We are probably doing the three most popular with HMS Pinafore, Pirates of Penzance and The Mikado. These are pieces that have been done again and again over the years and been re-worked. I know that there was a very famous Broadway musical based on Pirates of Penzance that didn't change much at all. The Mikado has been done my pretty much everyone, including by Ken Russell and people like that. But they remain very popular and people who come to see them are always amazed by just how many tunes they recognise and didn't know came from The Mikado.
Is it fun to switch between roles?
You certainly don't get bored as we are essentially doing three different productions in rep. It's often a case of walking into the dressing room, seeing which costume has been put out and on you go. It's very exciting to be involved with, particularly in the style that we are doing them, with full orchestra and chorus and fantastic costumes and sets. They are very rarely done in this form. They are traditional but with a bit of modern jazz creeping in and, of course, I cannot help adding some fun bits in particularly when we are in Norwich. Its great fun and we will have a laugh.
Tell us about the characters you are playing…
I'll be playing Major General Stanley in Pirates of Penzance, Ko-Ko in The Mikado and The Rt. Hon. Sir Joseph Porter in HMS Pinafore who is another old git. He is head of the navy but he has never actually been to sea. He is actually based on a real person, William Henry Smith of the newsagent fame, who actually was leader of the navy [he rose to position of First Lord of the Admiralty] despite having never having set sail. So again it is satire of the day really.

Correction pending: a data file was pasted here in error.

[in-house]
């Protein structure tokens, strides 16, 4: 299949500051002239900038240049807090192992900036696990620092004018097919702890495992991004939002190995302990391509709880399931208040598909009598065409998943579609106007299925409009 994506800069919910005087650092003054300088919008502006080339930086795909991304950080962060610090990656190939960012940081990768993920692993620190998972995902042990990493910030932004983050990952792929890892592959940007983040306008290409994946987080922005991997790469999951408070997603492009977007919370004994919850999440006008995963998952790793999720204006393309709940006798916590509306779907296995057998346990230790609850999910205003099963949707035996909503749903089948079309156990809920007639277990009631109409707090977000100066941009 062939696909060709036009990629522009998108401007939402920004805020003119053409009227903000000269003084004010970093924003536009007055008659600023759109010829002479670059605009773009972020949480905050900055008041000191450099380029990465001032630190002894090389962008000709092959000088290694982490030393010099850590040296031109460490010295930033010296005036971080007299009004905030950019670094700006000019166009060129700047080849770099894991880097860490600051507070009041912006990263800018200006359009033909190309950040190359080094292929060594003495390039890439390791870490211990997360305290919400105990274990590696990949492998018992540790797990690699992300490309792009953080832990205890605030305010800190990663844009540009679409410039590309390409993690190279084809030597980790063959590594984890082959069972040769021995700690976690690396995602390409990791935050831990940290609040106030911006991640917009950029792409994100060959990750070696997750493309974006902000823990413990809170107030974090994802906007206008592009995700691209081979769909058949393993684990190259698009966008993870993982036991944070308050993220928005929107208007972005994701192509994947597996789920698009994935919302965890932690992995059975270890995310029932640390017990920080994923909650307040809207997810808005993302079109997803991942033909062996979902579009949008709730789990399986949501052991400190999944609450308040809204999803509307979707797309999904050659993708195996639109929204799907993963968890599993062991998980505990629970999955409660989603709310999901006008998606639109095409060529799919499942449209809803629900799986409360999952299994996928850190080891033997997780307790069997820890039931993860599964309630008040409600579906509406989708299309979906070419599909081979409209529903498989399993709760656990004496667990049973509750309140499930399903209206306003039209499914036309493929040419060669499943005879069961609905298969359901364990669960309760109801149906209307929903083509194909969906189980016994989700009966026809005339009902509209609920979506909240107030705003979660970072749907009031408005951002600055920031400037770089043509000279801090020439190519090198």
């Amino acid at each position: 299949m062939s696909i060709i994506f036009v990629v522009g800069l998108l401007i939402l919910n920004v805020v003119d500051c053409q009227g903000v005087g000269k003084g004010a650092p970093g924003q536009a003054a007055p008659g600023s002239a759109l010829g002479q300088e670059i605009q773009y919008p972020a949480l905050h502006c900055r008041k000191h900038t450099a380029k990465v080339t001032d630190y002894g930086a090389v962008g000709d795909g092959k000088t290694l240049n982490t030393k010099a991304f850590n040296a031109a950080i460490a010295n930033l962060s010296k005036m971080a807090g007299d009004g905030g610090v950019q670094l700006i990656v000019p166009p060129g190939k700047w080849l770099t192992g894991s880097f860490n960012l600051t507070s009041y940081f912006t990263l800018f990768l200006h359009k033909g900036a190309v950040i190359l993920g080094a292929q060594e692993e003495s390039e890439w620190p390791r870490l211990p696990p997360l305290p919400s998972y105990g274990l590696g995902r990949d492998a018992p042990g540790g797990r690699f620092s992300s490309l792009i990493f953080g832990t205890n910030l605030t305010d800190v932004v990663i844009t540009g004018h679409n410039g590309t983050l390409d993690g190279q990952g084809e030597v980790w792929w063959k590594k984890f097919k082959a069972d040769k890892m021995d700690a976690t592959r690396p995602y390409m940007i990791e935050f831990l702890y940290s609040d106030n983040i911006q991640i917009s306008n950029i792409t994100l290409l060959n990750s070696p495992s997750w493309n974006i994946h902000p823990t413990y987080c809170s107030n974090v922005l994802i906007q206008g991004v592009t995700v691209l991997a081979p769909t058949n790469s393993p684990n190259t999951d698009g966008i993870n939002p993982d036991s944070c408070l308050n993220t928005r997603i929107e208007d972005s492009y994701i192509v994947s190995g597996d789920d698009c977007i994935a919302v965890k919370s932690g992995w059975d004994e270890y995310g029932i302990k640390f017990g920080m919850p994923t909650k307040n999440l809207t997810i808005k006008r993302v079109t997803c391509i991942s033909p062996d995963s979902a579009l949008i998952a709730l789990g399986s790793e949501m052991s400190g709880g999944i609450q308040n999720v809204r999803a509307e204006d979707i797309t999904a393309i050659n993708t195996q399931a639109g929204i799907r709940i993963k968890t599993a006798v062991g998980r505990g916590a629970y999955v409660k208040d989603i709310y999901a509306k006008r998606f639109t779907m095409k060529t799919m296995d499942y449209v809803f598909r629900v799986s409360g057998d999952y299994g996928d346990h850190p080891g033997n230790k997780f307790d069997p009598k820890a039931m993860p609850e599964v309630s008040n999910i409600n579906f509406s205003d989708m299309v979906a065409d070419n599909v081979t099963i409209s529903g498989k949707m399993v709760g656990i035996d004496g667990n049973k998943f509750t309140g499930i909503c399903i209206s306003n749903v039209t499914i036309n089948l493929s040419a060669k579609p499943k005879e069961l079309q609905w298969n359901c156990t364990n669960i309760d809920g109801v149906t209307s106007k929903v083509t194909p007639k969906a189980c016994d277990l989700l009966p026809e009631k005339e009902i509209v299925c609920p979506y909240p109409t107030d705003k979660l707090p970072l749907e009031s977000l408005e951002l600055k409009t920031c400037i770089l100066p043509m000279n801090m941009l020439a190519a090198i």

Gilbert & Sullivan Opera has many long-standing fans but are you also trying to appeal to younger audiences?
That is the idea. We're really the first company to tour repertory Gilbert & Sullivan productions since the D'Oyly Carte's demise. It's about pleasing the old fans but trying to get new fans too. We try to encourage younger people to come because if they do they'll actually find that they are entertained. I know that Gilbert & Sullivan sounds quite old fashioned but it has much to say to our times as well.
People in our region will know you best from writing and starring in the Norwich Theatre Royal panto. Is there a crossover between pantomime and Gilbert & Sullivan?
Oh definitely. There are huge elements of pantomime in it but those come from variety. Both panto and comic operetta came from variety and music hall and roles in both were always carried out by variety performers. If people come to see us they will definitely see elements of my panto dame personas on stage. It's me; I can't help it. People who love panto will love this.
You will be back again this year writing and starring as the Dame in Sleeping Beauty. How is it progressing?
It's all progressing really well. I'll be up all next week and we'll be having production meetings and sorting out this year's special effects. I can't wait.
• The National Gilbert & Sullivan Opera Company are at Norwich Theatre Royal from September 14-16, £35-£8, 01603 630000, theatreroyalnorwich.co.uk